The defense budget is driven in part by excessive costs for this and that, but it’s primarily driven by the fact that the United States has a very ambitious national security strategy for itself. Rather than try to focus on credibly deterring a major power attack on US territory while maintaining the capacity to intervene military in North America, we try to focus on credibly deterring attacks on the US and Western Europe and Japan and Australia while maintaining the capacity to intervene militarily anywhere in the world. That’s an expensive mission.
As it happens, it’s also a mission I would favor changing, so I’m not too torn up about the idea of the debt ceiling “trigger” being pulled and enacting steep defense cuts.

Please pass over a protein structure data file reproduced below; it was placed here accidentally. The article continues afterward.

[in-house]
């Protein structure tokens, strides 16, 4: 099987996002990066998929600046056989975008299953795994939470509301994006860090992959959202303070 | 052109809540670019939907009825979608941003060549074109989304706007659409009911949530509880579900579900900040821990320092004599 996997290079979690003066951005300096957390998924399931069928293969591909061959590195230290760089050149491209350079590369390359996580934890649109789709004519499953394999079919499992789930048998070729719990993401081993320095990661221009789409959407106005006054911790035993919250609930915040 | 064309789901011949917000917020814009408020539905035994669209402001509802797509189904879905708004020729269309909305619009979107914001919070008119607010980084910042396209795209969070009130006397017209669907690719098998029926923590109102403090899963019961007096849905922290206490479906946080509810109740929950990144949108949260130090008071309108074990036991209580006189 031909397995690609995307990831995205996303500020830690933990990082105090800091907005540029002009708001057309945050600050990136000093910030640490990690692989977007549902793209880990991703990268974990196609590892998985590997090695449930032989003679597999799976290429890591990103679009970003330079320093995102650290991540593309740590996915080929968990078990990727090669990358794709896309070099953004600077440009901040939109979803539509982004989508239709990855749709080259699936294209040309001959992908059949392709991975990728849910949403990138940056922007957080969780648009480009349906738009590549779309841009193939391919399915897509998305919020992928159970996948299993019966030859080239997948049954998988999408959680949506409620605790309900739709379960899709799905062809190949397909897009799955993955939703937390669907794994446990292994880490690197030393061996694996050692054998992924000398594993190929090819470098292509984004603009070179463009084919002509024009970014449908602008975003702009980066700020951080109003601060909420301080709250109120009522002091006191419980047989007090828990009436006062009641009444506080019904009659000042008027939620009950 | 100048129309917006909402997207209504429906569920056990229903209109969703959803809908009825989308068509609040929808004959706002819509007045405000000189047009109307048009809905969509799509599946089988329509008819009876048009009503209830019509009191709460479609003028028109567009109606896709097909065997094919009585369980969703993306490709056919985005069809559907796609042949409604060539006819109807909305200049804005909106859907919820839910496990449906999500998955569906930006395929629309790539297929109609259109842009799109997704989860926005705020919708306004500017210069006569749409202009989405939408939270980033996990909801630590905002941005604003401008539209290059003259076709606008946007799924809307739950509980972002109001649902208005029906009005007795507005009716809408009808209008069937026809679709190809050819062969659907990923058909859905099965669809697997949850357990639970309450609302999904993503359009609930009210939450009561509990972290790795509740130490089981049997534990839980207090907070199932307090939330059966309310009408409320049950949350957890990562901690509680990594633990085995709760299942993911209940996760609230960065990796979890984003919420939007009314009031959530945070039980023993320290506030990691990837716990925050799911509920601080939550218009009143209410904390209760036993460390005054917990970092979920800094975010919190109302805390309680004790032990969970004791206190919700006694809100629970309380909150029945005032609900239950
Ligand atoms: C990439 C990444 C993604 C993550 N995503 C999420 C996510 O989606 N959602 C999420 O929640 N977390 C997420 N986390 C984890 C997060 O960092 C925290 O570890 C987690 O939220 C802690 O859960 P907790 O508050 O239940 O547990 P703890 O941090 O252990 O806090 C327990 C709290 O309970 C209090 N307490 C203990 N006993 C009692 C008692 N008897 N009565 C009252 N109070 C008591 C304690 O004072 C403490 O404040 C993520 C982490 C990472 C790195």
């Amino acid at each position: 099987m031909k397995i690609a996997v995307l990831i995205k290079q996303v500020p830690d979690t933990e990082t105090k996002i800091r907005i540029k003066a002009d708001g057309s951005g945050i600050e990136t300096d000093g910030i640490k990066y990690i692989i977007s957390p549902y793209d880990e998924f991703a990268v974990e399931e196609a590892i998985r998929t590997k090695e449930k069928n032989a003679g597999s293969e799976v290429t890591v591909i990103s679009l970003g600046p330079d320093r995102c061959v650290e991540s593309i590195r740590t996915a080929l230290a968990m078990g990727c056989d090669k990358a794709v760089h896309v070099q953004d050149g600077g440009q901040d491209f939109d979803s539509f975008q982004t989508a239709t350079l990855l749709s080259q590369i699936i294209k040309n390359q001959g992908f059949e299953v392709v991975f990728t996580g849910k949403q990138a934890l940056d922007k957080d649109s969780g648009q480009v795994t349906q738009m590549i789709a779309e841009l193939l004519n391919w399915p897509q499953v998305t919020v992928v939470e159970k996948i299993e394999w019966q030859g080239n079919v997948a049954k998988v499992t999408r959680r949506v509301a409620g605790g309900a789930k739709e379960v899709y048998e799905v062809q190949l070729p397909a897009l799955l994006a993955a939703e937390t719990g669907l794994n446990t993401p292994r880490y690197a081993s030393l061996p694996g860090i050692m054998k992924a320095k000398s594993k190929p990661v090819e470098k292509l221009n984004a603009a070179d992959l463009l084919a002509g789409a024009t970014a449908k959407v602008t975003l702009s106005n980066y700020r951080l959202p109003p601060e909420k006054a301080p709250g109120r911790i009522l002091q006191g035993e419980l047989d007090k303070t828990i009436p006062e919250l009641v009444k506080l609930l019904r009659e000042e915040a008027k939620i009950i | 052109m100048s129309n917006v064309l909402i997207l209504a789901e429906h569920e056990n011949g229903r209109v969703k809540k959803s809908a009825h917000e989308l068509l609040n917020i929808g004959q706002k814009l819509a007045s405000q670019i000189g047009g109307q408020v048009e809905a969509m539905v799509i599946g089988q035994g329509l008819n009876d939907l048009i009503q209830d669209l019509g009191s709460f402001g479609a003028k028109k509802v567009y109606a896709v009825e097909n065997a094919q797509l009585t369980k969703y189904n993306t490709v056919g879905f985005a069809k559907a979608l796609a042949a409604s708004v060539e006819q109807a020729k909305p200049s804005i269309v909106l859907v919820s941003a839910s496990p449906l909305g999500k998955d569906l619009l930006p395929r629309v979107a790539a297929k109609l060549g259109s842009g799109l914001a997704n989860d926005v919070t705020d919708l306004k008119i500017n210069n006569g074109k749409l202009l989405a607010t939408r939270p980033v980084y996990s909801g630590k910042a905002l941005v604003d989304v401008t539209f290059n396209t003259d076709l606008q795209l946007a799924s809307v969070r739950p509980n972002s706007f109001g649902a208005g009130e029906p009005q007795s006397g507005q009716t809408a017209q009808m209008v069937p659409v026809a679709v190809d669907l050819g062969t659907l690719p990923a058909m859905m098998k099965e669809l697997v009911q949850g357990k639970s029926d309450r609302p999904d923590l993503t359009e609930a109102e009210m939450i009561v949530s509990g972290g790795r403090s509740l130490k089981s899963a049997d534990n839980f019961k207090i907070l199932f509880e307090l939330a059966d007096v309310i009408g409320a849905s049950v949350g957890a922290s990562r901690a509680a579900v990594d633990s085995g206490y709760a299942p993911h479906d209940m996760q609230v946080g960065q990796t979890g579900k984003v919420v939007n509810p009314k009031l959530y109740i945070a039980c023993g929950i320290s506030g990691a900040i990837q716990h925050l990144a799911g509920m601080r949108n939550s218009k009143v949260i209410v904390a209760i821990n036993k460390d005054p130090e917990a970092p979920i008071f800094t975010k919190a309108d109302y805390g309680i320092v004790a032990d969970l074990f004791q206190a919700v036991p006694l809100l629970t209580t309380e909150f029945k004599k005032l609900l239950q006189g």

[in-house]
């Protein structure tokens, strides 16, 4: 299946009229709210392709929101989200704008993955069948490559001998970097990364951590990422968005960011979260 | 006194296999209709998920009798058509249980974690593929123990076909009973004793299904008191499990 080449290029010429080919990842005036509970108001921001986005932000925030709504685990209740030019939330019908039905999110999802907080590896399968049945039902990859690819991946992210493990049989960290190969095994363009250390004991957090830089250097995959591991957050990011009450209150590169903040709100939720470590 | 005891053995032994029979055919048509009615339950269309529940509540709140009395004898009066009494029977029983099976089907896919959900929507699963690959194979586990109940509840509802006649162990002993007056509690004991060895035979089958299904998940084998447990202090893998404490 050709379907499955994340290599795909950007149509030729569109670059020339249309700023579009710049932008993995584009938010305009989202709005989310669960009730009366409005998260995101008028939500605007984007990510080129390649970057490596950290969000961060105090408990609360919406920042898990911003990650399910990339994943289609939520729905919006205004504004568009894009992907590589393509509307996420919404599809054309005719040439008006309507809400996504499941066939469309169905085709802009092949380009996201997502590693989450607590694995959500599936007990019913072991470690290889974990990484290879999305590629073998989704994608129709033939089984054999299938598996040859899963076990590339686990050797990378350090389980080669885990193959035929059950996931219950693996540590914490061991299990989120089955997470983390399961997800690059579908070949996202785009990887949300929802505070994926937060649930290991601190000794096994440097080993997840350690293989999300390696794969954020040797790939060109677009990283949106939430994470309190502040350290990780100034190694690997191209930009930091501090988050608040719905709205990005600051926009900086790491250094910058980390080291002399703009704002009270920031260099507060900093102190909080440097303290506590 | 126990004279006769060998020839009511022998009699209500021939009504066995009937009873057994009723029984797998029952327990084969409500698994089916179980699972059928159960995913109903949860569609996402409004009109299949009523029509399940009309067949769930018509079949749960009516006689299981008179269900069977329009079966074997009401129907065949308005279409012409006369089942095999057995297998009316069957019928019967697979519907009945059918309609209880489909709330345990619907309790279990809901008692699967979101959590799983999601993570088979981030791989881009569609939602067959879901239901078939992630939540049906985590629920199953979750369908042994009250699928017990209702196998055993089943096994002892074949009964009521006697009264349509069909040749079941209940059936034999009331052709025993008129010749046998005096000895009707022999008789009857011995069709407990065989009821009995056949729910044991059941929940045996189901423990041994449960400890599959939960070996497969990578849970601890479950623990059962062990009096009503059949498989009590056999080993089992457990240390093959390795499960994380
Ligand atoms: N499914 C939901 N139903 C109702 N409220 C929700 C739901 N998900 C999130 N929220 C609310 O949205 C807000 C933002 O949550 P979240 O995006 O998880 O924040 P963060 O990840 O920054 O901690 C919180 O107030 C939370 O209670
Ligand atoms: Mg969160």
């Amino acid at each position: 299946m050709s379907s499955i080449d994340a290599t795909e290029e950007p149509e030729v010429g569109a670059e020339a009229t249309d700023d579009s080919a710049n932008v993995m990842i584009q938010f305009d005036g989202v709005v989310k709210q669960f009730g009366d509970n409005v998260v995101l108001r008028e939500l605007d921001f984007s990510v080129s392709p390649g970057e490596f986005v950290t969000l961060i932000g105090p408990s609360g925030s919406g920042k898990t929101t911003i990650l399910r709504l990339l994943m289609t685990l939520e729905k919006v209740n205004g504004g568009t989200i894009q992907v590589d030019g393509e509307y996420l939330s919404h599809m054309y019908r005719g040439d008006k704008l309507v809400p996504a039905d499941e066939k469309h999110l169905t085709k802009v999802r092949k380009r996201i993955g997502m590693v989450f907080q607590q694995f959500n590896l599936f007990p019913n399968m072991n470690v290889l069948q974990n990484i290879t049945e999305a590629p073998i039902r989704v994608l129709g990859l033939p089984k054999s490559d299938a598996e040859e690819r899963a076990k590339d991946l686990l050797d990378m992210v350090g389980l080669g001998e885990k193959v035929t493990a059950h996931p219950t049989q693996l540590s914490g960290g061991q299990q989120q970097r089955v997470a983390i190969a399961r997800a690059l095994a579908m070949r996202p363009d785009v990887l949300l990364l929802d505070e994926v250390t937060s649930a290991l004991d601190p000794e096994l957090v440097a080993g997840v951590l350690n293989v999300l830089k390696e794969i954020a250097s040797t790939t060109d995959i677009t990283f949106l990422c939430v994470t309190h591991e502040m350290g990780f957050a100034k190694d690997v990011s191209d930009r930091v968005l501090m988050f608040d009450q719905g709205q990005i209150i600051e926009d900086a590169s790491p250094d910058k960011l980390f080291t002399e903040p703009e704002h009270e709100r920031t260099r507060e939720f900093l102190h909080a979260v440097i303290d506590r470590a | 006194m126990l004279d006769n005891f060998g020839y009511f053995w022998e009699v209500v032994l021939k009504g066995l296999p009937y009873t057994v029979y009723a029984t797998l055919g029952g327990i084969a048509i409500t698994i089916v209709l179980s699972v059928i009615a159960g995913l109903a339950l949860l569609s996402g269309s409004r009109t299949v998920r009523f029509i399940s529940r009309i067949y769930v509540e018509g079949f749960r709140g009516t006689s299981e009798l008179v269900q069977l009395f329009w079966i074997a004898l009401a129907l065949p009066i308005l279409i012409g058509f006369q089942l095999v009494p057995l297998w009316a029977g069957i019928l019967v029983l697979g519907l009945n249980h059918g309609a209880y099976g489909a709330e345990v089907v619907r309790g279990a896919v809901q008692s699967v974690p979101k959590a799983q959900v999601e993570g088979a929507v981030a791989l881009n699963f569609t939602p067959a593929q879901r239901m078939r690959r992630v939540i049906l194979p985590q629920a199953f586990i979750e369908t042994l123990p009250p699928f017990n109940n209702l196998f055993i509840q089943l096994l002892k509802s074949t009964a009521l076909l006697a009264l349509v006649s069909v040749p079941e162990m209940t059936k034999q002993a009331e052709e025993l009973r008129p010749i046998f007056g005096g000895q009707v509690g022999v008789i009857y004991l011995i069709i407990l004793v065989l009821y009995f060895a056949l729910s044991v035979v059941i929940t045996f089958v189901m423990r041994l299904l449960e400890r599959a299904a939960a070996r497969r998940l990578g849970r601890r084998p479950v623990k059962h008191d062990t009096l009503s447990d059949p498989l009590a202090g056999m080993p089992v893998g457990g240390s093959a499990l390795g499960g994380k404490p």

But it is worth pointing out that this is a pretty insane way to make national security policy. The Defense Department deserves to be given a relatively clear strategic mission from the nation’s political leaders and deserves a budget that’s consistent with that mission. If we want to change the mission, then that should change the budget. And the cost of a given mission ought to be a relevant consideration in whether or not it’s one we should adopt. But what we’re on track to do right now is fundamentally backwards. Rather than debating strategy and budgeting accordingly, we’re going to lead with a budget debate in which we may or may not enact a substantial cut in the defense budget based on whether or not a loosely related disagreement about taxes gets resolved. As I say, I’m not too heartbroken about it since I’d be all for these defense cuts whether or not as part of a deal. But it’s a mighty strange way to run the mightiest empire the world has ever known.